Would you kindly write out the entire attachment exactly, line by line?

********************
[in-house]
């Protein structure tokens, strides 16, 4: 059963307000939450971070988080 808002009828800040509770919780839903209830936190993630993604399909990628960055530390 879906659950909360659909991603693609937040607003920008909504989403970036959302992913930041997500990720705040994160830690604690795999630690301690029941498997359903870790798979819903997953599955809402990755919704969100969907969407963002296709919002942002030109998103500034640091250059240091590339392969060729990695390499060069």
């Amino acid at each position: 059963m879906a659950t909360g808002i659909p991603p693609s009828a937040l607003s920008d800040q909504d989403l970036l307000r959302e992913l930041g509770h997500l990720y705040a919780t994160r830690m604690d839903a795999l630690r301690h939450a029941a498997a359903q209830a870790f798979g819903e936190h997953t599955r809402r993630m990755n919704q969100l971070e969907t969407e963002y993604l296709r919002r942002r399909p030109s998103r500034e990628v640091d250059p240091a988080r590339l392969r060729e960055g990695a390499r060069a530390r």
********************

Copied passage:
[in-house]
């Protein structure tokens, strides 16, 4: 059963307000939450971070988080 808002009828800040509770919780839903209830936190993630993604399909990628960055530390 879906659950909360659909991603693609937040607003920008909504989403970036959302992913930041997500990720705040994160830690604690795999630690301690029941498997359903870790798979819903997953599955809402990755919704969100969907969407963002296709919002942002030109998103500034640091250059240091590339392969060729990695390499060069």
């Amino acid at each position: 059963m879906a659950t909360g808002i659909p991603p693609s009828a937040l607003s920008d800040q909504d989403l970036l307000r959302e992913l930041g509770h997500l990720y705040a919780t994160r830690m604690d839903a795999l630690r301690h939450a029941a498997a359903q209830a870790f798979g819903e936190h997953t599955r809402r993630m990755n919704q969100l971070e969907t969407e963002y993604l296709r919002r942002r399909p030109s998103r500034e990628v640091d250059p240091a988080r590339l392969r060729e960055g990695a390499r060069a530390r």